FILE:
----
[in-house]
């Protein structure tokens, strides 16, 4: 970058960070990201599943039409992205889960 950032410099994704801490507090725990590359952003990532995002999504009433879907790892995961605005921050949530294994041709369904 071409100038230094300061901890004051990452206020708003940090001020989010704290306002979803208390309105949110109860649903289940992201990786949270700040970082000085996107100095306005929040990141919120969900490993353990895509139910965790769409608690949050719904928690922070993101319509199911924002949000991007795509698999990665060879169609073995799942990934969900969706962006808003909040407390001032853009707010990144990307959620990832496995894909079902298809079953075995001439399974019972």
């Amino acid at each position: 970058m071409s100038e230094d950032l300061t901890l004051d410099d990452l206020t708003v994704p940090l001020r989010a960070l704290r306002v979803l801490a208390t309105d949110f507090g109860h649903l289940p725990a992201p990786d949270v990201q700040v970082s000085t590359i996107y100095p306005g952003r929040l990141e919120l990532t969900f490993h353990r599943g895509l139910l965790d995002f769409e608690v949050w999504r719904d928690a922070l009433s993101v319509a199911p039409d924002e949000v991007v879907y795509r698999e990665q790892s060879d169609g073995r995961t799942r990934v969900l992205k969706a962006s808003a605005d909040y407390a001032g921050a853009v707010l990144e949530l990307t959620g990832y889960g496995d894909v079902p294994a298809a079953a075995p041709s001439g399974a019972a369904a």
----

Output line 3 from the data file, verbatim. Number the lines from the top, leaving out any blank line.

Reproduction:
């Amino acid at each position: 970058m071409s100038e230094d950032l300061t901890l004051d410099d990452l206020t708003v994704p940090l001020r989010a960070l704290r306002v979803l801490a208390t309105d949110f507090g109860h649903l289940p725990a992201p990786d949270v990201q700040v970082s000085t590359i996107y100095p306005g952003r929040l990141e919120l990532t969900f490993h353990r599943g895509l139910l965790d995002f769409e608690v949050w999504r719904d928690a922070l009433s993101v319509a199911p039409d924002e949000v991007v879907y795509r698999e990665q790892s060879d169609g073995r995961t799942r990934v969900l992205k969706a962006s808003a605005d909040y407390a001032g921050a853009v707010l990144e949530l990307t959620g990832y889960g496995d894909v079902p294994a298809a079953a075995p041709s001439g399974a019972a369904a």